Bradley leads Byron Nelson after record-setting 60

By Associated PressMay 17, 2013, 1:58 am

IRVING, Texas – Keegan Bradley had no thoughts about a course record, or the possibility of a 59, after consecutive bogeys in the middle of his opening round at the Byron Nelson Championship.

Until his 136-yard wedge shot on his final hole Thursday.

''It was going right at it. (A 59) crossed my mind for a second, and it would be unbelievable if I buried this,'' Bradley said. ''But I had 3 feet to shoot 60. I was actually very nervous, uncomfortable over it and thank God I made it.''

Bradley shot 10-under 60, completed by that short birdie at the 428-yard ninth hole, to break the TPC Four Seasons course record and match the best round ever at the Nelson. He topped his career PGA Tour best by three strokes and equaled Phil Mickelson's opening 60 at Phoenix as the best round on the Tour this season.

After missing the fairways off the tees and making bogeys at No. 18 and then No. 1, the latter starting his back nine when he drove into a bunker and had a par putt lip out of the cup, Bradley was at 3 under. He made a 17-foot birdie putt at the 221-yard second hole, and was 7 under his final eight holes with an eagle-birdie-birdie finish.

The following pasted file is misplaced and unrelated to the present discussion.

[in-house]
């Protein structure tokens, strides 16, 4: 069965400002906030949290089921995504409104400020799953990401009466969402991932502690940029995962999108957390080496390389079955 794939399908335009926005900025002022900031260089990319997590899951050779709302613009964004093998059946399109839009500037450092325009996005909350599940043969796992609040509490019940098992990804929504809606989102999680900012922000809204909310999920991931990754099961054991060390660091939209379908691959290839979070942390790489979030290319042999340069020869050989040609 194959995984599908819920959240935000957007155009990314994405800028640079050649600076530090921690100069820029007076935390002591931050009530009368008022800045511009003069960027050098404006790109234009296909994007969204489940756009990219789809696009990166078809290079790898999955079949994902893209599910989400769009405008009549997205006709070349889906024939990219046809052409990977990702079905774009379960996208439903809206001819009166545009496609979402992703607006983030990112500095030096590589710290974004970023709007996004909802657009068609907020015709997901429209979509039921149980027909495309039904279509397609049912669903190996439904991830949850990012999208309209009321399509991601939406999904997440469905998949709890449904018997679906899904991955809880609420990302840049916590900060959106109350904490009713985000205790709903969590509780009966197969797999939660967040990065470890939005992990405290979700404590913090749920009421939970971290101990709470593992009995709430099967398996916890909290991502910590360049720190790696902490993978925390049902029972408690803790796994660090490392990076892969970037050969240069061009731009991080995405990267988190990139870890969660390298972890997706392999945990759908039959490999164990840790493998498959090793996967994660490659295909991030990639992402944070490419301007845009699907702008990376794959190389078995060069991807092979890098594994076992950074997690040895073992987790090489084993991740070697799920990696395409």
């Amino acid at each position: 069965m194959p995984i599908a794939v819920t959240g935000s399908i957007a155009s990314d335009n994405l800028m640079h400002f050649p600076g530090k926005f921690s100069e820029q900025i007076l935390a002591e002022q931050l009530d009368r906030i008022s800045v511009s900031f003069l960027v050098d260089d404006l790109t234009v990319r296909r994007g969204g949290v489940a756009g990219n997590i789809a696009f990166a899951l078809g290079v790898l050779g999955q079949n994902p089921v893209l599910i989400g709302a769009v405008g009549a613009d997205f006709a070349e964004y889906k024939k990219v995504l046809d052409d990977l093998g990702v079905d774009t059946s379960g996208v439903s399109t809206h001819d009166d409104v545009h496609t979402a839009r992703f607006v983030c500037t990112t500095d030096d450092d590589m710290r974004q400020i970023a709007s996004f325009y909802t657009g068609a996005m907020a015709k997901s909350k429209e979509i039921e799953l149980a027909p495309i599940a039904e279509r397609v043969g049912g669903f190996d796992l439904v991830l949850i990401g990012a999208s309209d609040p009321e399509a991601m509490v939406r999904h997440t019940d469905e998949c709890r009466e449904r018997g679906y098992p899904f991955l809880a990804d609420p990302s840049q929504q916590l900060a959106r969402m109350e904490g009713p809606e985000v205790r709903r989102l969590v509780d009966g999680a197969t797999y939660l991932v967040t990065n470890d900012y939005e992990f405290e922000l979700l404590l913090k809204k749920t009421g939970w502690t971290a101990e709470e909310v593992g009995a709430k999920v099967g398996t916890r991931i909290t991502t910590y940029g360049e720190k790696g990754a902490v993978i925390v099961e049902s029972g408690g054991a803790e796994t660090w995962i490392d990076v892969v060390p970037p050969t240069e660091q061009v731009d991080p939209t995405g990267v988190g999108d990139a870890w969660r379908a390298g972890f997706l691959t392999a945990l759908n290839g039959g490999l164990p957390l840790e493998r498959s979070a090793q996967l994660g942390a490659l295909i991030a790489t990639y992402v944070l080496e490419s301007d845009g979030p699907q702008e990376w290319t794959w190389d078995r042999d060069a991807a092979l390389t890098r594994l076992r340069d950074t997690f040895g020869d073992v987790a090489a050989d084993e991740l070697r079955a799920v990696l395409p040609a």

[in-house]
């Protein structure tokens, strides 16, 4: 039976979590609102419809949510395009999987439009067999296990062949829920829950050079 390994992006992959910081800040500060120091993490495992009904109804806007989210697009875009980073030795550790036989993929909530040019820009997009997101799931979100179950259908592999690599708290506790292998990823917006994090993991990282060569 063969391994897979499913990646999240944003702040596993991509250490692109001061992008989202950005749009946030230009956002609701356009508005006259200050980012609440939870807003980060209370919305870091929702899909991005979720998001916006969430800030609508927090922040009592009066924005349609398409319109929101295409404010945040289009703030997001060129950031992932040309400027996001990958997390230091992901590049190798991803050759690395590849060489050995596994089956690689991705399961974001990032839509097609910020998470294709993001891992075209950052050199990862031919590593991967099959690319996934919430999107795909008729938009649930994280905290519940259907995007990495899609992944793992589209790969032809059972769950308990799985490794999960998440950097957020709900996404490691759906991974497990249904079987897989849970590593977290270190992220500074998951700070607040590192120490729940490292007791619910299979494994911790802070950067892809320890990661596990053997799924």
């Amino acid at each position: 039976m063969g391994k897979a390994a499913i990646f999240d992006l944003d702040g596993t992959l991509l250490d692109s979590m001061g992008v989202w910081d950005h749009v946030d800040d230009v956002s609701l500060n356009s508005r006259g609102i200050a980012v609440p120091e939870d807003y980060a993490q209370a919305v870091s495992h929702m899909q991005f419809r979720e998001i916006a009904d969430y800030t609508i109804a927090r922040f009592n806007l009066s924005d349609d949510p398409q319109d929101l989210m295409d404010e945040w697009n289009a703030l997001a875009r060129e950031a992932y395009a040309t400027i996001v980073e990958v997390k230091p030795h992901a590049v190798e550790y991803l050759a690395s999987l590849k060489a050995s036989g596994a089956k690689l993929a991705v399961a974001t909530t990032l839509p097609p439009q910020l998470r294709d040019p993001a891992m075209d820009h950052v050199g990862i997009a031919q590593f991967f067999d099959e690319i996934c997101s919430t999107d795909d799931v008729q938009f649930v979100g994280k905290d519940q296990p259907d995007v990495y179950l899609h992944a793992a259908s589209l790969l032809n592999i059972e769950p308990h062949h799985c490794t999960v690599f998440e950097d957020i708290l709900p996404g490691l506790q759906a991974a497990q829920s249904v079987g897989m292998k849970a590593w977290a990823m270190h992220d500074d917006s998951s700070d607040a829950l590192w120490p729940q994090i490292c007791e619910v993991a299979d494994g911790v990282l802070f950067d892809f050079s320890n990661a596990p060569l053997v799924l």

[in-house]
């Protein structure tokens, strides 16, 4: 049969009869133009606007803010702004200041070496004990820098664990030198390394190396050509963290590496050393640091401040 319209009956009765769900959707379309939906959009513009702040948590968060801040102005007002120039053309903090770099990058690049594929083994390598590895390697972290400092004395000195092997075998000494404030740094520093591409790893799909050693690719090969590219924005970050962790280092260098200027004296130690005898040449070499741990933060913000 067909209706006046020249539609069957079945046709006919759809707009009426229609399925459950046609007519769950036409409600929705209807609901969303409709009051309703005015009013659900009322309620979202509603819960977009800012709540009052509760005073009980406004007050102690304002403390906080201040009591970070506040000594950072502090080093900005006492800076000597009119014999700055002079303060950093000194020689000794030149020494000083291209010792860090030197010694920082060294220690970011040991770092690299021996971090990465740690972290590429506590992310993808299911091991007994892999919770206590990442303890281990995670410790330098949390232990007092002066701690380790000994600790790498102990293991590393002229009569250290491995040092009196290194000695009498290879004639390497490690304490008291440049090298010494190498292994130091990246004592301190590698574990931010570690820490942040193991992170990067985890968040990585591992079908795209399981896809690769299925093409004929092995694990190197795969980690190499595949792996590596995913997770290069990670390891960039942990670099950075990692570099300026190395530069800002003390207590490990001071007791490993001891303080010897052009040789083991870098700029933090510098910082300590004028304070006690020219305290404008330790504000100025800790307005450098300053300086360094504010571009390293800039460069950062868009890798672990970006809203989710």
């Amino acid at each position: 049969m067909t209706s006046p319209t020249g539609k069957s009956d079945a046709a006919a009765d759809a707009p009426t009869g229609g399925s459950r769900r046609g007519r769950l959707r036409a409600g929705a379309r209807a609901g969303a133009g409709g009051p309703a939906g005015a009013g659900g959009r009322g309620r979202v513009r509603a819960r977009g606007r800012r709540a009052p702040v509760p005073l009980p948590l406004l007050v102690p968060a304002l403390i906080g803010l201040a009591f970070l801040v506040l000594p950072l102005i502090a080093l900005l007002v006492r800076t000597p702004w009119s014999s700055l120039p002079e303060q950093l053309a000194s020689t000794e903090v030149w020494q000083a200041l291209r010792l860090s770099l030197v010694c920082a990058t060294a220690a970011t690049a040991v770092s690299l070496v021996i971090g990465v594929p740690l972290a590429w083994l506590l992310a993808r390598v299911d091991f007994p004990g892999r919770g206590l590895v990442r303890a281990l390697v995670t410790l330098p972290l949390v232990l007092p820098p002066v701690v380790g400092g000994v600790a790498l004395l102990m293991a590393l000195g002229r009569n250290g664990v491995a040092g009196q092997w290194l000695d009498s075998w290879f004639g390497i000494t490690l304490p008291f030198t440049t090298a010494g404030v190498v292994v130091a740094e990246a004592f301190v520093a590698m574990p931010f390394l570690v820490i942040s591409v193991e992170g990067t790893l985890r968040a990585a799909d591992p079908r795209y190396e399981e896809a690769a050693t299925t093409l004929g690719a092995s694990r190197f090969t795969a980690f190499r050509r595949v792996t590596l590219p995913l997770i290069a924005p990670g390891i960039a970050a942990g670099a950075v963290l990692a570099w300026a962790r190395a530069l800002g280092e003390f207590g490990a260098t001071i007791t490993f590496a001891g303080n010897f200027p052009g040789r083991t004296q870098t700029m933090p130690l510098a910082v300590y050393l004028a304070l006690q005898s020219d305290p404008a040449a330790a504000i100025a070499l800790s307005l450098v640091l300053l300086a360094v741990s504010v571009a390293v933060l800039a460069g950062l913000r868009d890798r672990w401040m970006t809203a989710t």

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''It was rare to match up a ball-striking day and make everything. ... It happened today,'' Bradley said. ''The hole looked huge. Even the putts I missed almost went in.''

The 60, with 10 birdies and an eagle 3 at the 542-yard seventh, gave Bradley a three-stroke lead over 2011 Masters champion Charl Schwartzel.

Robert Karlsson, Harris English and Ted Potter Jr. shot 64, and two-time major champion Angel Cabrera, Ryan Palmer and Camilo Villegas were at 65.

Guan Tianlang, the 14-year-old amateur from China, shot 70 in his second tournament since making the cut at the Masters. The eighth-grader also made the cut in New Orleans three weeks ago.